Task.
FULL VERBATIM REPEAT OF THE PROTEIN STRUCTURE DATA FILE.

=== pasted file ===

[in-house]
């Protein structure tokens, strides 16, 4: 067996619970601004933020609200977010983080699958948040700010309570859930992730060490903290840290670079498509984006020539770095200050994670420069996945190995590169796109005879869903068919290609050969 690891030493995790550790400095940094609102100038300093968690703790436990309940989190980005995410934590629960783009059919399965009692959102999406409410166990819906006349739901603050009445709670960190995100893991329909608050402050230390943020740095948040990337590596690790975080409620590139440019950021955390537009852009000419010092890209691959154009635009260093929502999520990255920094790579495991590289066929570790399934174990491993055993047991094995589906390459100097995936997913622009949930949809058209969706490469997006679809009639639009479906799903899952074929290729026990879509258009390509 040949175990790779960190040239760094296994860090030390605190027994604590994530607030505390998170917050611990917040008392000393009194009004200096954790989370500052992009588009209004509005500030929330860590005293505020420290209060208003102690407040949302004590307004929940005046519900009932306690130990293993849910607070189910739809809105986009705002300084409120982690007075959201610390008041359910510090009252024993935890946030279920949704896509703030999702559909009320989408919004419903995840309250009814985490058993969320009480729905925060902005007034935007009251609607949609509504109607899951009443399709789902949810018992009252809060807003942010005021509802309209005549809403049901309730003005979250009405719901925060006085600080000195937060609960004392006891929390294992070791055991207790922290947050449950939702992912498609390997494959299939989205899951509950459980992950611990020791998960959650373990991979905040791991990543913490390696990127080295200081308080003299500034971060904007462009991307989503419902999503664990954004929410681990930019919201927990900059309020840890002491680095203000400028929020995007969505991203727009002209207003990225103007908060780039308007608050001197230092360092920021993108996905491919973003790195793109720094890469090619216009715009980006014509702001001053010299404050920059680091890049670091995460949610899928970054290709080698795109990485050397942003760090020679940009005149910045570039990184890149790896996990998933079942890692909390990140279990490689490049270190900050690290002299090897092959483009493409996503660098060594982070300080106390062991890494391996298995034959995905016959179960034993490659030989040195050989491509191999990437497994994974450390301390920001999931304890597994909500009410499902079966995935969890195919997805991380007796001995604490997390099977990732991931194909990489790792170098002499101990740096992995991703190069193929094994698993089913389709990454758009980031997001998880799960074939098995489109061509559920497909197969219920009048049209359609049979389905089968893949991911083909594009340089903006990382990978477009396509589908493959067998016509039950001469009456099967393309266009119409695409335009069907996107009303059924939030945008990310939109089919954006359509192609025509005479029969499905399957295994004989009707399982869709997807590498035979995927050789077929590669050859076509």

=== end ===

[in-house]
């Protein structure tokens, strides 16, 4: 067996619970601004933020609200977010983080699958948040700010309570859930992730060490903290840290670079498509984006020539770095200050994670420069996945190995590169796109005879869903068919290609050969 690891030493995790550790400095940094609102100038300093968690703790436990309940989190980005995410934590629960783009059919399965009692959102999406409410166990819906006349739901603050009445709670960190995100893991329909608050402050230390943020740095948040990337590596690790975080409620590139440019950021955390537009852009000419010092890209691959154009635009260093929502999520990255920094790579495991590289066929570790399934174990491993055993047991094995589906390459100097995936997913622009949930949809058209969706490469997006679809009639639009479906799903899952074929290729026990879509258009390509 040949175990790779960190040239760094296994860090030390605190027994604590994530607030505390998170917050611990917040008392000393009194009004200096954790989370500052992009588009209004509005500030929330860590005293505020420290209060208003102690407040949302004590307004929940005046519900009932306690130990293993849910607070189910739809809105986009705002300084409120982690007075959201610390008041359910510090009252024993935890946030279920949704896509703030999702559909009320989408919004419903995840309250009814985490058993969320009480729905925060902005007034935007009251609607949609509504109607899951009443399709789902949810018992009252809060807003942010005021509802309209005549809403049901309730003005979250009405719901925060006085600080000195937060609960004392006891929390294992070791055991207790922290947050449950939702992912498609390997494959299939989205899951509950459980992950611990020791998960959650373990991979905040791991990543913490390696990127080295200081308080003299500034971060904007462009991307989503419902999503664990954004929410681990930019919201927990900059309020840890002491680095203000400028929020995007969505991203727009002209207003990225103007908060780039308007608050001197230092360092920021993108996905491919973003790195793109720094890469090619216009715009980006014509702001001053010299404050920059680091890049670091995460949610899928970054290709080698795109990485050397942003760090020679940009005149910045570039990184890149790896996990998933079942890692909390990140279990490689490049270190900050690290002299090897092959483009493409996503660098060594982070300080106390062991890494391996298995034959995905016959179960034993490659030989040195050989491509191999990437497994994974450390301390920001999931304890597994909500009410499902079966995935969890195919997805991380007796001995604490997390099977990732991931194909990489790792170098002499101990740096992995991703190069193929094994698993089913389709990454758009980031997001998880799960074939098995489109061509559920497909197969219920009048049209359609049979389905089968893949991911083909594009340089903006990382990978477009396509589908493959067998016509039950001469009456099967393309266009119409695409335009069907996107009303059924939030945008990310939109089919954006359509192609025509005479029969499905399957295994004989009707399982869709997807590498035979995927050789077929590669050859076509």